The theater changes all the time. There are movements and -isms that come along every so often, and one replaces another. But what is it like to witness a new theatrical movement before it coalesces into something with a name? Truly new artworks ordinarily meet with resistance, yet those that survive must have something in them which reveals an aspect of the future, and already appeals to something that has yet to be acknowledged.
Genesis West is a theater company that was founded to explore this edge. Their recent production of Martin McDonagh’s The Pillowman was one of the most controversial plays mounted in Santa Barbara this year, and the reasons for this controversy are obvious. For one, The Pillowman is two hours and forty-five minutes long-more time than most people are willing to give to an experiment.
Another scary thing about the play is its subject matter. The first thing I heard about The Pillowman alarmed me. “I think it’s about some kind of serial child murderer” said an actor friend, and I thought, “Oh no, please not that.” The next person I asked about the show told me that it was about police torture in a totalitarian state, and I thought, “Great, compared to the alternative, that’s a relief.” But ten minutes into the show at Center Stage, I realized something truly dreadful: they had both been right. The two funny, tough, Tarantino-type cops I was watching onstage, played by Dirk Blocker and Tom Hinshaw, were interrogating Jeff Mills as Katurian, a possible serial killer of children.
I spoke with director Maurice Lord in the middle of the run about what it is like to take on such challenging material.
Was it hard to cast The Pillowman?
Not really, because I chose Jeff Mills right away to play the lead, Katurian. I had two choices for it, and Jeff was one of them. I stalked and hounded him until he read it and then he said “yes.” When Matt Tavianini came on, then that made it even better, because the two work so well together.
How did you decide to do this play?
To me The Pillowman was an obvious choice. I’m a kind of playwright nerd, and whenever I hear about a new playwright who is supposed to be good, and who is challenging to produce like this, I just immerse myself in that person’s work until I know what they are about. With Martin McDonagh, I completely believe in what he is doing. I feel confident that this is a play that people will be doing in one hundred years, and that McDonagh is one of the best writers out there right now. His work opens onto so much more than just Ireland. He’s only 38 years old and he is already prolific, with several series of plays.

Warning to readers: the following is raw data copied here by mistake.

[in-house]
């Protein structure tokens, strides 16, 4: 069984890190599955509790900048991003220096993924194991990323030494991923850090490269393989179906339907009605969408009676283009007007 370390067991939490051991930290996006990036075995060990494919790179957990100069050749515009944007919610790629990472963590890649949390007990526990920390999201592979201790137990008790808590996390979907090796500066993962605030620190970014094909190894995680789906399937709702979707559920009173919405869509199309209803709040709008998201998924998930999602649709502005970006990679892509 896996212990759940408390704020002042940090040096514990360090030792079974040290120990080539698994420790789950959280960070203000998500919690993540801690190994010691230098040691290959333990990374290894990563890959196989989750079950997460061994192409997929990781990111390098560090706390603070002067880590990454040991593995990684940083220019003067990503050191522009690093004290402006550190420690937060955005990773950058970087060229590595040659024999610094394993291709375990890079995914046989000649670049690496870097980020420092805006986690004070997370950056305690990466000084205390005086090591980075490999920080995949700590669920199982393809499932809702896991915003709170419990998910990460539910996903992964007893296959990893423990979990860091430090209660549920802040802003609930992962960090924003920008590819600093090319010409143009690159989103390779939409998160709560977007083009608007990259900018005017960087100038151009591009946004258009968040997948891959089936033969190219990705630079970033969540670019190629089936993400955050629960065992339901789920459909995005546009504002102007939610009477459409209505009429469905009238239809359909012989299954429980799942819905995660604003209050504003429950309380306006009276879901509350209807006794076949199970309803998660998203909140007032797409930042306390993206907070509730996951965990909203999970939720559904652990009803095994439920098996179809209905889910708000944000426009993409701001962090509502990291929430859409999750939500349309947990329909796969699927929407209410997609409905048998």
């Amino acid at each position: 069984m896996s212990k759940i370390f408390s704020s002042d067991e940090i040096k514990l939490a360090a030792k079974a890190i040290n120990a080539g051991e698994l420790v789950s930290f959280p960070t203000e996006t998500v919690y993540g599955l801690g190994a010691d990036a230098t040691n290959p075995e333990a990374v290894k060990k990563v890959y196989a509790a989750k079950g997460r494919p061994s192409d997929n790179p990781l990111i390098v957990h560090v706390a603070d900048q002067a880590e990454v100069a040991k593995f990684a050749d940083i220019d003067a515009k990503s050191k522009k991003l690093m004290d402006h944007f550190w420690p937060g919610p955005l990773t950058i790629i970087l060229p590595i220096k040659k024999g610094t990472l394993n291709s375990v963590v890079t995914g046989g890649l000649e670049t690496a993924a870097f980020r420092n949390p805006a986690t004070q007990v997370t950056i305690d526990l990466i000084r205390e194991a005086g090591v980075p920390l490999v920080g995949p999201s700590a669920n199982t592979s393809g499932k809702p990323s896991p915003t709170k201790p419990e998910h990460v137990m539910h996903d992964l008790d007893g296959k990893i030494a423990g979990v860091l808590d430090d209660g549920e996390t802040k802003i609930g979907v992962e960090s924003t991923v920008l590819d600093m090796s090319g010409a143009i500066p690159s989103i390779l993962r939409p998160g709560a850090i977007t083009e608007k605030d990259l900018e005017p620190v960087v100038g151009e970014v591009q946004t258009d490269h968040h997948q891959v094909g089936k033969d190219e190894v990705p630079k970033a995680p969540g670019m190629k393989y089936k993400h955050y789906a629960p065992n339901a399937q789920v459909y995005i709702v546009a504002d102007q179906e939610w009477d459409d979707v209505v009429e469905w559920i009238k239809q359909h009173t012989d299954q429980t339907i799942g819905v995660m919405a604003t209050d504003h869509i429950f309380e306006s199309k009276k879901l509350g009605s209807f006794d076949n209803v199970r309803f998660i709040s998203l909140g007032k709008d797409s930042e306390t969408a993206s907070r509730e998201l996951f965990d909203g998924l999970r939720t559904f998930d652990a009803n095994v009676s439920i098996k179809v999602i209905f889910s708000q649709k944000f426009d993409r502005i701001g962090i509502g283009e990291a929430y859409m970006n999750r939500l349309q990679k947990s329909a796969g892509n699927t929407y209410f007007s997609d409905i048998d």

The play’s protagonist is also a writer of shockingly gruesome stories. Do you think there is a connection to the playwright there?
I know there is, because all the stories Katurian tells in the play were originally stories by McDonagh, so that is where they came from. Working with them gave us all a very strong sense of what the author was like, or at least what he seemed like to us. We could really feel it, to the point where we found ourselves saying, “That was so Katurian,” about a particular moment. He is an artist figure, and shows what artists fear that they might be. Plus he has an artist’s laughter and irreverence and obliviousness.
What are the themes of this play?
I think McDonagh would say that there are no themes in his work. I think he did say it, and that made it harder for us. No themes. That doesn’t leave much to work on in rehearsal. It’s just a wonderful web, this script, so really all we tried to do was to light the paging, to show the lines and the structure there. Michael Smith and I started Genesis West as a playwright’s company, and we have stayed true to that. I don’t veer off from the script. I would not cut a work, or intentionally compromise the writer’s vision in any way.
It must have been a challenge for the actors to learn such long and frightening roles.
The rehearsals were hard, like a tough yoga class. There would be table work to warm up, then we would really get into it, and then we would consciously take some time to cool down, and respect the importance of that. It was a monumental effort. I mean, Jeff memorized all those stories. I don’t think Jeff knows this, but Billy Crudup, who played Katurian on Broadway, used a prompter, or at least that’s what I heard. It was like learning three plays, and that’s how we did it, by taking it as though it were three plays.
What was the feeling like among the cast members?
Backstage was a happy place. It had to be. You can’t do this kind of work without that sanity and trust in the cast. These are experienced professional people and they are testing their limits with this show. All four guys did stuff they had never done before. And we needed to talk about it, and that’s another thing that the Boxtales [Theatre Company] people really brought to this: an ability to discuss the things that we were doing, and to take them seriously. We had debates about the stories, and what they meant, and that was important.
There are two roles that are for children, yet due to the subject matter, you had to use college students, is that right?
Yes, and I must say Amanda Berning was heaven sent. There was no way I could use a child actor, and then there she was, straight from UCSB, and she totally got it and did an amazing job.
411: The Pillowman runs at Center Stage Theater through May 3rd. For tickets or more information, call 963-0408 or visit centerstagetheater.org.